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1) that sent the immense Pleistocene ice sheets into rapid retreat, (2) several episodes of climatic warming and cooling between ~14,400 and 12,800 years ago, (3) sudden cooling 12,800 years ago at the beginning of the Younger Dryas, and (4) ~11,500 years ago, abrupt climatic warming of up to 10º C in just a few decades.

Perhaps the most precise record of late Pleistocene climate changes is found in the ice core stratigraphy of the Greenland Ice Sheet Project (GISP) and the Greenland Ice Core Project (GRIP).

The Younger Dryas return to a cold, glacial climate was first considered to be a regional event restricted to Europe, but later studies have shown that it was a world-wide event.

The Younger Dryas was a period of rapid cooling in the late Pleistocene 12,800 to 11,500 calendar years ago.

The Younger Dryas interruption of the global warming that resulted in the abrupt, wholesale melting of the huge late Pleistocene ice sheets was first discovered in European pollen studies about 75 years ago.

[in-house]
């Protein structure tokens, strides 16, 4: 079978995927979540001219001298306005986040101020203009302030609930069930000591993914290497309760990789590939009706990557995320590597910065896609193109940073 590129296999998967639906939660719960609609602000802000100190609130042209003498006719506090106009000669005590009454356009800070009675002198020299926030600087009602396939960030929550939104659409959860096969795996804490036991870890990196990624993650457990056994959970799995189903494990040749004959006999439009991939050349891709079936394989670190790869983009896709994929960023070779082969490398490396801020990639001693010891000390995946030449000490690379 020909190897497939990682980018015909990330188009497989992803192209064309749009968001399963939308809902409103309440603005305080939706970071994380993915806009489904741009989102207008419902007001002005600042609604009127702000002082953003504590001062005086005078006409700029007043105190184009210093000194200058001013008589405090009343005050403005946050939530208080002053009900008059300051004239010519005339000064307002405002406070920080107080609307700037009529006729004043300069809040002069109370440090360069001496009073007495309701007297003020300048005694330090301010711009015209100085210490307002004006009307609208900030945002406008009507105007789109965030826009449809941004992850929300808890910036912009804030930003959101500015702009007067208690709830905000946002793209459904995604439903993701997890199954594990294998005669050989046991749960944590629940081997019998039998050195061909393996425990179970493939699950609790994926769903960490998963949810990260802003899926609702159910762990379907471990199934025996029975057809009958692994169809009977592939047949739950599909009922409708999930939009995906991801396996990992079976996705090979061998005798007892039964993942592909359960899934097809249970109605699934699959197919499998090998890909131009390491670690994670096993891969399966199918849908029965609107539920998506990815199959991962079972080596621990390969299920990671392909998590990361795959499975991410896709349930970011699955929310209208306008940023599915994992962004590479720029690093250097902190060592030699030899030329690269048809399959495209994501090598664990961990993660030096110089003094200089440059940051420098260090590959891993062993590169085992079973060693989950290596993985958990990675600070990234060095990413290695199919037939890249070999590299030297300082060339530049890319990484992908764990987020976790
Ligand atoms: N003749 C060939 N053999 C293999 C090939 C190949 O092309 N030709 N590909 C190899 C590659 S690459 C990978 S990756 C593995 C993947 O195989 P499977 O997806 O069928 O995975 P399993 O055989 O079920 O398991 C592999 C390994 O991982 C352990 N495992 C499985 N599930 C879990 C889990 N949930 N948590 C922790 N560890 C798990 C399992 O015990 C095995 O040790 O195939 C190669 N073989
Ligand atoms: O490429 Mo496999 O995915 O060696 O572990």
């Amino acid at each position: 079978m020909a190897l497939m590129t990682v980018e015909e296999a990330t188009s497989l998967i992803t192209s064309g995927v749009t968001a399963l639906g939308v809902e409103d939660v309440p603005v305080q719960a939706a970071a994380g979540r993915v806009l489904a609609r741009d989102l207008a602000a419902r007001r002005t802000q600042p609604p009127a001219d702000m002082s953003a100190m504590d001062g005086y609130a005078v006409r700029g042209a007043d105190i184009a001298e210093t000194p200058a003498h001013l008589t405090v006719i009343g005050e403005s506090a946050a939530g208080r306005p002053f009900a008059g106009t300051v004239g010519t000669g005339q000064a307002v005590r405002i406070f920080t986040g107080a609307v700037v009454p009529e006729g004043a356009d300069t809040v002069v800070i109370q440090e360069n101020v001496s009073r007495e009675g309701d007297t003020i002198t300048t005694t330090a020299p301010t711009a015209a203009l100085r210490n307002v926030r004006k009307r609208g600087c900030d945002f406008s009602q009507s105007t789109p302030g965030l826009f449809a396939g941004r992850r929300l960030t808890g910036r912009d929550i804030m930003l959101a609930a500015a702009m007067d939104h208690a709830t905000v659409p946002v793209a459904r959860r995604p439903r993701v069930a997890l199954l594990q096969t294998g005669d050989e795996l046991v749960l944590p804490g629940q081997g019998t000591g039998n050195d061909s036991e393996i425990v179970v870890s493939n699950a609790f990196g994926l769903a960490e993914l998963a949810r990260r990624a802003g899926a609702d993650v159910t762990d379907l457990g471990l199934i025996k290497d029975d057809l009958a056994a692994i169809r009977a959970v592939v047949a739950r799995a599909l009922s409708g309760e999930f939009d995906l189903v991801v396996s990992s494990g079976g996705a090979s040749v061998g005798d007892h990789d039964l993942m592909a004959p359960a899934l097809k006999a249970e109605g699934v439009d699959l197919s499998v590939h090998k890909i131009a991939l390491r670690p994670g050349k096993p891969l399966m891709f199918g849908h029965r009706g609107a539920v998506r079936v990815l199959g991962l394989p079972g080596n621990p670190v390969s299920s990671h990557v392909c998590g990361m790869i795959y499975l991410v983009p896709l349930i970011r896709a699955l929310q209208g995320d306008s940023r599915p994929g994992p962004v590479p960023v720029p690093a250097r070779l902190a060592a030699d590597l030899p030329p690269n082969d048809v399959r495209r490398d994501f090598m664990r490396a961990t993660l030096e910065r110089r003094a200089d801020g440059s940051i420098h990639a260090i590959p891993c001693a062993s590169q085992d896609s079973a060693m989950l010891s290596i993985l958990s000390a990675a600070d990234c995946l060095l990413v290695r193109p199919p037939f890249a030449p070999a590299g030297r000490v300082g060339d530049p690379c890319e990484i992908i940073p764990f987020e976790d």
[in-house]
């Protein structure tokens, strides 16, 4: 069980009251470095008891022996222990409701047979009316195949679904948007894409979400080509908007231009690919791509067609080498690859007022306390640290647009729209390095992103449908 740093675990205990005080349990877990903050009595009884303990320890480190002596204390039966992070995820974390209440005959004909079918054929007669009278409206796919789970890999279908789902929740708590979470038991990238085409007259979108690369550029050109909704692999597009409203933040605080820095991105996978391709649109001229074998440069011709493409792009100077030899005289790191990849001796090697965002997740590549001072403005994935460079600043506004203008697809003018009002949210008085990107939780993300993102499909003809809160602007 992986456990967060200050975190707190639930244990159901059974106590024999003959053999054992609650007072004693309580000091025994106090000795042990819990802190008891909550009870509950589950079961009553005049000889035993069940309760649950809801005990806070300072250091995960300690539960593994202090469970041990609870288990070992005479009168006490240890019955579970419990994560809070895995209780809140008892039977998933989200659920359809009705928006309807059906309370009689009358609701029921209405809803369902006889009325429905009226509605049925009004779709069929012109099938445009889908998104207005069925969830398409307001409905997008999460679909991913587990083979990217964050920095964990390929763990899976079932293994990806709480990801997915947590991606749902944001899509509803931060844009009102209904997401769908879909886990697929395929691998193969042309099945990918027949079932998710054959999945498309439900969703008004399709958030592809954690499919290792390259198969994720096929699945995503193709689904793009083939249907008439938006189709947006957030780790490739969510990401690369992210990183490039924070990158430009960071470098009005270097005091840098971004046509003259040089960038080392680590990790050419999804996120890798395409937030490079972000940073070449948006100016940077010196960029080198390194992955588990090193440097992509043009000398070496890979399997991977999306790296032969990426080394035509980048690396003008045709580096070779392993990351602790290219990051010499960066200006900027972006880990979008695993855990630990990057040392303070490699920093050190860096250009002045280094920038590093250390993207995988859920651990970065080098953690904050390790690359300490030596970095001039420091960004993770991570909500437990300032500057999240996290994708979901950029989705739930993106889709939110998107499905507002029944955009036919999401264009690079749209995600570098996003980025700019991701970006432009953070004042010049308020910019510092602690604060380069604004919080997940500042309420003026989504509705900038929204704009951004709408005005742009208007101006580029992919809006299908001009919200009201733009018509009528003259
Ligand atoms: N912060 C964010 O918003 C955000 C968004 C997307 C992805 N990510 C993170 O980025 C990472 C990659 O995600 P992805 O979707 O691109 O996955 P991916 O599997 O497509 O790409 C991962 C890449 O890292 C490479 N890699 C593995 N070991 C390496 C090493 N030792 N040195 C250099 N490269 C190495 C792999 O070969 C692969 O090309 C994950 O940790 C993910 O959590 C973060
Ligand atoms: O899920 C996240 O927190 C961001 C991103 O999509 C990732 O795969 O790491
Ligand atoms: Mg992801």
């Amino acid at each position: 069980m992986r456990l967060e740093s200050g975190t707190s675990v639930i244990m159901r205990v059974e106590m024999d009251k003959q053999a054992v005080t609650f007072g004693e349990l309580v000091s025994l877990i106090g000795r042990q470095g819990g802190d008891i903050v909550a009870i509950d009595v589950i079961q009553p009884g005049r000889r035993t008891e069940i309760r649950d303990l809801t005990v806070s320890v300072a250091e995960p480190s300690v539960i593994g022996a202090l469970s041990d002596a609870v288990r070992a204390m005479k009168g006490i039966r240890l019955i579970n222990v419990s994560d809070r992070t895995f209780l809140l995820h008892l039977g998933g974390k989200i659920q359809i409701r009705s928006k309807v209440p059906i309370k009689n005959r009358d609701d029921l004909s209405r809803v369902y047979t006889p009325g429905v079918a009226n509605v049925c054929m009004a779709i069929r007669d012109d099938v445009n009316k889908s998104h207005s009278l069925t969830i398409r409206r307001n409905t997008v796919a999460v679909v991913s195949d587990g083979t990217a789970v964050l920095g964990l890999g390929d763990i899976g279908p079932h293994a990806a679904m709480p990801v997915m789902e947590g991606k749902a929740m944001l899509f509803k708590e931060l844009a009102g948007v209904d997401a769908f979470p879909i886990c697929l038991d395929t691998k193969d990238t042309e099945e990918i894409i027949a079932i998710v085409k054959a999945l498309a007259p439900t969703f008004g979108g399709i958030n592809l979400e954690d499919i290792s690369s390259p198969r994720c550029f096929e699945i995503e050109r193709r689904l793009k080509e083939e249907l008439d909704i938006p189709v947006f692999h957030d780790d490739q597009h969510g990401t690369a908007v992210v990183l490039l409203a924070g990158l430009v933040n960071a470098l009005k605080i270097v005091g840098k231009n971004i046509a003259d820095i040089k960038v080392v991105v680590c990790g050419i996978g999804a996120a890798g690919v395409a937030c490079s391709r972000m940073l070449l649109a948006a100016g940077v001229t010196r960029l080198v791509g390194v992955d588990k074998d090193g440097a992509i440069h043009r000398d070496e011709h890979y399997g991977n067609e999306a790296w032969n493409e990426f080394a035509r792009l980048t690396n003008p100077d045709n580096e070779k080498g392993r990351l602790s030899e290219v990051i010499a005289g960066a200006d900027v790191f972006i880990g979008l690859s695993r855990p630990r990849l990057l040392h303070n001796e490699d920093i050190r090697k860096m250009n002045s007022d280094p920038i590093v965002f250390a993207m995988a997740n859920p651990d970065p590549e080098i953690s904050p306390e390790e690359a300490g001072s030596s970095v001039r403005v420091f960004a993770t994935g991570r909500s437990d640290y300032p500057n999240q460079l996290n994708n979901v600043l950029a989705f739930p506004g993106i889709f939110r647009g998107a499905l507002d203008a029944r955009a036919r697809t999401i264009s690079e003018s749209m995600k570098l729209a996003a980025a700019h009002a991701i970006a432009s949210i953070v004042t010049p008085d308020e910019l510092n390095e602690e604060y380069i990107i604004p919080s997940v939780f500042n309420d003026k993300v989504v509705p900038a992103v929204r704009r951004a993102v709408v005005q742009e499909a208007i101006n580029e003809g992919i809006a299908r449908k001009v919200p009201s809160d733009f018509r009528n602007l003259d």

This is a follow up posting to Younger Dryas -The Rest of the Story! The cause of these remarkably sudden climate changes has puzzled geologists and climatologists for decades and despite much effort to find the answer, can still only be considered enigmatic.

It followed closely on the heels of a dramatically abrupt warming that brought the last Ice Age to a close (17,500 calendar years ago), lasted for about 1,300 years, then ended as abruptly as it started.

The GRIP ice core is especially important because the ages of the ice at various levels in the core has been determined by the counting down of annual layers in the ice, giving a very accurate chronolgoy, and climatic fluctuations have been determined by measurement of oxygen isotope ratios. Temperature fluctuations over the past 17,000 years showing the abrupt cooling during the Younger Dryas.

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